- The Washington Times - Monday, March 14, 2005

PC ‘rage’

“The Bisexual, Gay, Lesbian, Transgender and Supporters Alliance of Harvard University is fighting mad. [On Feb. 26], actress Jada Pinkett Smith won an award from the Harvard Foundation for Intercultural and Race Relations.

“During her acceptance speech, she told women in the audience, ‘you can have it all — a loving man, devoted husband, loving children, a fabulous career. … To my men, open your mind, open your eyes to new ideas.’

“Rather sweet, no? Not to the BGLTSA, which called for an apology from the organizers of the Cultural Rhythms show, explaining that Smith’s statements were ‘extremely heteronormative.’ ‘Heteronormative,’ for those who don’t speak the radical homosexual lingo, may be defined as the viewpoint that heterosexual relationships are normal, and others are not. …

“Straight men and women may no longer consider themselves normal, unless they also consider homosexuality normal. The rage against ‘heteronormalism’ is rage against traditional societal standards as a whole. Exclusive morality has always offended the immoral. The only difference is that now offensiveness receives a stiffer societal sentence than blatant immorality. This is what political correctness … has wrought.”

Benjamin Shapiro, writing on “The radical homosexual agenda and the destruction of standards,” Thursday in WorldNetDaily at www.worldnetdaily.com

‘Useless’ news

“The cliche is that journalism is the first draft of history. Yet a historian searching for clues about the origins of many of the great stories of recent decades — the collapse of the Soviet empire; the rise of Osama bin Laden; the declining American crime rate; the economic eclipse of Japan and Germany — would find most contemporary journalism useless.

“Perhaps a story here or there might, in retrospect, seem illuminating. But chances are it would have been nearly invisible at the time of publication: eight column inches, page A12.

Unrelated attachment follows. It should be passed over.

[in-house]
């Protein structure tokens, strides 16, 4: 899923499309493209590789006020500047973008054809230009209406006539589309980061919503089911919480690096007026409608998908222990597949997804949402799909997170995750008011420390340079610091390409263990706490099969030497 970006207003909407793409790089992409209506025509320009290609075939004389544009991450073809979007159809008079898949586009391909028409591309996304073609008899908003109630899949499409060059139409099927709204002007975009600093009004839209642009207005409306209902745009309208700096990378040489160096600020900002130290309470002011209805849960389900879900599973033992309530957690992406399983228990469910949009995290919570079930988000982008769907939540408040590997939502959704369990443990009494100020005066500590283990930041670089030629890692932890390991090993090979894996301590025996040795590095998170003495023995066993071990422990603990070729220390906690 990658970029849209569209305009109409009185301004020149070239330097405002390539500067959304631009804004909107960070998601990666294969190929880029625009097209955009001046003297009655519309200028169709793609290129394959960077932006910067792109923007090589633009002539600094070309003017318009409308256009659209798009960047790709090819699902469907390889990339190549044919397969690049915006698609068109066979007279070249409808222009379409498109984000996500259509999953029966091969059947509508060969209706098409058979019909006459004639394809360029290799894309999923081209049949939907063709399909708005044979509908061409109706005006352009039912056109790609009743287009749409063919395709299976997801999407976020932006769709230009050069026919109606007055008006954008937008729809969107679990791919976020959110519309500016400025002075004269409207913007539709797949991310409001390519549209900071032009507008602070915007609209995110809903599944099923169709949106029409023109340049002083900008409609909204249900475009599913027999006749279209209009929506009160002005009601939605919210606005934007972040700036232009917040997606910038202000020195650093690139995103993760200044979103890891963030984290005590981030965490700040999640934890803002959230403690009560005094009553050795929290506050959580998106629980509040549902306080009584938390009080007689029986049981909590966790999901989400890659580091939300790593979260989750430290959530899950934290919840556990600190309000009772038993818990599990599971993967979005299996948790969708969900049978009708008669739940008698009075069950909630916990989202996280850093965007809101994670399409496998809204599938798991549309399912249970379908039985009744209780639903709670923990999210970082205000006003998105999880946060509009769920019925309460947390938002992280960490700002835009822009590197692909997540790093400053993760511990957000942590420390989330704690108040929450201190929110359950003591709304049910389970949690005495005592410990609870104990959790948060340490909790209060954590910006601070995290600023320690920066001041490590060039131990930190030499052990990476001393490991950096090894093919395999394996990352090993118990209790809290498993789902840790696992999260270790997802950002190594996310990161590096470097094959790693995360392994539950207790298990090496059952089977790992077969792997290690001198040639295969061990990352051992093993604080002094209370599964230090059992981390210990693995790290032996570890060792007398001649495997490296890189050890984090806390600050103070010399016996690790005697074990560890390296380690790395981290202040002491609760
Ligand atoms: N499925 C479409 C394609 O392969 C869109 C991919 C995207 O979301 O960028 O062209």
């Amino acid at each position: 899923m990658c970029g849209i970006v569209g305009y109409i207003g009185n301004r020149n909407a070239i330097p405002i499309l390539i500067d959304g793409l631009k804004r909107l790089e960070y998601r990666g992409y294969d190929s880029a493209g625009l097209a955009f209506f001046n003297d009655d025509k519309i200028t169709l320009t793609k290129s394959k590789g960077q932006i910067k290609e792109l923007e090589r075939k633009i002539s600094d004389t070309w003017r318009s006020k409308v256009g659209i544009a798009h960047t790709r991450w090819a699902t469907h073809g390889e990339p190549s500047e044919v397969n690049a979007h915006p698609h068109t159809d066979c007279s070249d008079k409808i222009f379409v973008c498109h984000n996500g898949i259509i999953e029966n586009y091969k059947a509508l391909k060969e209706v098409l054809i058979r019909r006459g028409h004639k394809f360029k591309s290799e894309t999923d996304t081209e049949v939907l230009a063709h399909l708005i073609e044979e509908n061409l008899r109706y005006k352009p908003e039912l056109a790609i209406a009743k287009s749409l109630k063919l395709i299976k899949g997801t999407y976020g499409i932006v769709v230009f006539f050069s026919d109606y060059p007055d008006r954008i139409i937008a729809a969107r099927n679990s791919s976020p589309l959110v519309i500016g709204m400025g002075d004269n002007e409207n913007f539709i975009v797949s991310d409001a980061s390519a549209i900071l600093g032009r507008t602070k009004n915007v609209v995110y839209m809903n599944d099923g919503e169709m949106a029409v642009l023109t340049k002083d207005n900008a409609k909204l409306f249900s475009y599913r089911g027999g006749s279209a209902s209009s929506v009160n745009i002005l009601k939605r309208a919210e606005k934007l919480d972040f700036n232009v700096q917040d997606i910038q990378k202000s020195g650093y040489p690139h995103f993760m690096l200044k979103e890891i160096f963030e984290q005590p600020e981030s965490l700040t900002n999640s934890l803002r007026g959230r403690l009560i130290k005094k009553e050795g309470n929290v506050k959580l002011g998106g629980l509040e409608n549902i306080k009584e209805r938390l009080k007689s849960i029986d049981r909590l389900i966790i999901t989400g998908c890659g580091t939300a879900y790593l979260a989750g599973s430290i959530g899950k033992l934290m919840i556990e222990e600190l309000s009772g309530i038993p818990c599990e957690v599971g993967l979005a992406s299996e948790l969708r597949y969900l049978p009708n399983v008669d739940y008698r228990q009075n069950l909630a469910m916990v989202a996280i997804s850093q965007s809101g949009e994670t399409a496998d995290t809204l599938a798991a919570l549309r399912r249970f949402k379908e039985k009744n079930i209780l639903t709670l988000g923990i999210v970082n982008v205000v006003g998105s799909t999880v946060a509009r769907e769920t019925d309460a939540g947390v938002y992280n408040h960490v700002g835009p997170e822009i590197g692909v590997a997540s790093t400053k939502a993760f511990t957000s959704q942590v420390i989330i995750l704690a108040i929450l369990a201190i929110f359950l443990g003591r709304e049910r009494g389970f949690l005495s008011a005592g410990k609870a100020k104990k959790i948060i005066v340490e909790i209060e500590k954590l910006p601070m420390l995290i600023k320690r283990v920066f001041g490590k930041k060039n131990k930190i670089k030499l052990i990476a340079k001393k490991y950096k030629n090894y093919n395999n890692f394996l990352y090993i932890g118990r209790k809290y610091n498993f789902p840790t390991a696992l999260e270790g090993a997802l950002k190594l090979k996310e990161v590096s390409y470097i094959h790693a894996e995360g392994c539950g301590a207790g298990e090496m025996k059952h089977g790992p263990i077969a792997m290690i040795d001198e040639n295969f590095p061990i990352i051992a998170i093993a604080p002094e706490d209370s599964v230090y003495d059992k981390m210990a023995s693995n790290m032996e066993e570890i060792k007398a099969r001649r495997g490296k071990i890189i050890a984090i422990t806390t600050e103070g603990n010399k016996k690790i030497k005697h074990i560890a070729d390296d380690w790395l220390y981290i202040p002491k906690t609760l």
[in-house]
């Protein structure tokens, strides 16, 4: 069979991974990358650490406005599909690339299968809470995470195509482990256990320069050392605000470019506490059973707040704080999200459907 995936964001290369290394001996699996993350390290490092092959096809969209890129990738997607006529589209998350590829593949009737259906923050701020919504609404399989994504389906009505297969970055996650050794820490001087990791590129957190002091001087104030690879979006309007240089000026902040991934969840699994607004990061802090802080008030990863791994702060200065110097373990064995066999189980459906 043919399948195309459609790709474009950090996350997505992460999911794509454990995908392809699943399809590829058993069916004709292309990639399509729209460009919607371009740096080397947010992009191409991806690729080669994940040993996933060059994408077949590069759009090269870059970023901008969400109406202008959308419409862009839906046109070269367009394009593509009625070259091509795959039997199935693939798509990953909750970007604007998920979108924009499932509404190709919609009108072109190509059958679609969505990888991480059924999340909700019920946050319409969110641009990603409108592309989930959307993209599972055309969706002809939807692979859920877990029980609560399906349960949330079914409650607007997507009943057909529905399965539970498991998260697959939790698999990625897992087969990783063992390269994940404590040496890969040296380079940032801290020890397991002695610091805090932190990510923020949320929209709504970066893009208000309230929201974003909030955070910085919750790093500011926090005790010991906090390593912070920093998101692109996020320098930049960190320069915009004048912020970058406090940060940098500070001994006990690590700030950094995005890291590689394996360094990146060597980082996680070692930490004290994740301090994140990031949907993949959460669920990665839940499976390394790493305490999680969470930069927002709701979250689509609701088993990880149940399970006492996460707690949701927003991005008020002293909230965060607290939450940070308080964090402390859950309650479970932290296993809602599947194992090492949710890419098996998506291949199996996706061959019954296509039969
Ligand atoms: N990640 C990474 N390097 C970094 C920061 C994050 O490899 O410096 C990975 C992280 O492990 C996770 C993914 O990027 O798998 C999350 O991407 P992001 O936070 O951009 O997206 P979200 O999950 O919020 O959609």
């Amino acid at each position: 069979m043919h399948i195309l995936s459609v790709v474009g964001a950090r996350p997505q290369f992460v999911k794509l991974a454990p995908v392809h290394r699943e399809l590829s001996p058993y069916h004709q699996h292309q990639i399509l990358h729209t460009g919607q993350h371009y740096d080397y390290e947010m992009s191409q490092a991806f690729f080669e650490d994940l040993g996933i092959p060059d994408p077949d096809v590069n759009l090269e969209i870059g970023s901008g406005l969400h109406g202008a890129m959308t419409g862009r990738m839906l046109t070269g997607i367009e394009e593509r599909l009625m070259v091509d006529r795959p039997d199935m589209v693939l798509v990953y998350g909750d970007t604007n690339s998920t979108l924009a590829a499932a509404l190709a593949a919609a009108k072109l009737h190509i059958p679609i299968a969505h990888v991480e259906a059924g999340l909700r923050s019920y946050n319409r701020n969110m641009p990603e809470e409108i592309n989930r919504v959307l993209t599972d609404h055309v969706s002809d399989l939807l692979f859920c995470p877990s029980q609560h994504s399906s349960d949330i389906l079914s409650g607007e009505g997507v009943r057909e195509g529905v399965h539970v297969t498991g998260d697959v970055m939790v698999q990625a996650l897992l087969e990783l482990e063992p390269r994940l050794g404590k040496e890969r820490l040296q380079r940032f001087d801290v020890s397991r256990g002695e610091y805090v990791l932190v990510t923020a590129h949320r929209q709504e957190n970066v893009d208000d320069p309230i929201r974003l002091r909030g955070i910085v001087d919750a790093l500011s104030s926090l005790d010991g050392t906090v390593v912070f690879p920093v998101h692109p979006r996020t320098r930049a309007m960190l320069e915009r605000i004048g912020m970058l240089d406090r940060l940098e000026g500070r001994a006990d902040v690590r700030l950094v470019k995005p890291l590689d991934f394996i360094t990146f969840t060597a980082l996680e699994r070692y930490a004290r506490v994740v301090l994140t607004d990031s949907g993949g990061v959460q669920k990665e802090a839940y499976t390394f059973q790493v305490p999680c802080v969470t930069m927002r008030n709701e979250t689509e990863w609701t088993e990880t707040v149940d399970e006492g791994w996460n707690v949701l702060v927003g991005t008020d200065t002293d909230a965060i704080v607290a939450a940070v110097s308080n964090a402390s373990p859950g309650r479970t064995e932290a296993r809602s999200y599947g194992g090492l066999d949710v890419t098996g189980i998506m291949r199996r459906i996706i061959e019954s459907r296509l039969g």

“The problem is not that journalists can’t get their facts straight: They can and usually do. Nor is it that the facts are obscure: Often, the most essential facts are also the most obvious ones. The problem is that journalists have a difficult time distinguishing significant facts — facts with consequences — from insignificant ones.

“That, in turn, comes from not thinking very hard about just which stories are most worth telling.”

Bret Stephens, writing on “A First Draft of History?” March 7 in the Wall Street Journal

Radical reality

“A radical reproductive-health agenda has created a situation in which women ultimately get the short end of the stick.

“Books like ‘Bridget Jones’ and ‘He’s Just Not That Into You’ underscore the point with a bit of humor. But the reality … reveals that women who cohabit not only choose a more direct path to divorce and unhappiness but also end up paying about 70 percent of the household costs, increasing their chances of being a victim of domestic abuse. …

“When we isolate a woman’s fertility as we would try to contain a disease, we arrive at a situation in which women are more objectified than ever. True, we can’t deny the fact that there are women who are faced with unplanned or inconvenient pregnancies. But at the end of the day, the poor, uneducated, jobless woman who is the recipient of this Band-Aid solution will still be poor, uneducated, and jobless.”

Pia de Solenni, writing on “The New Radical Feminism,” Thursday in National Review Online

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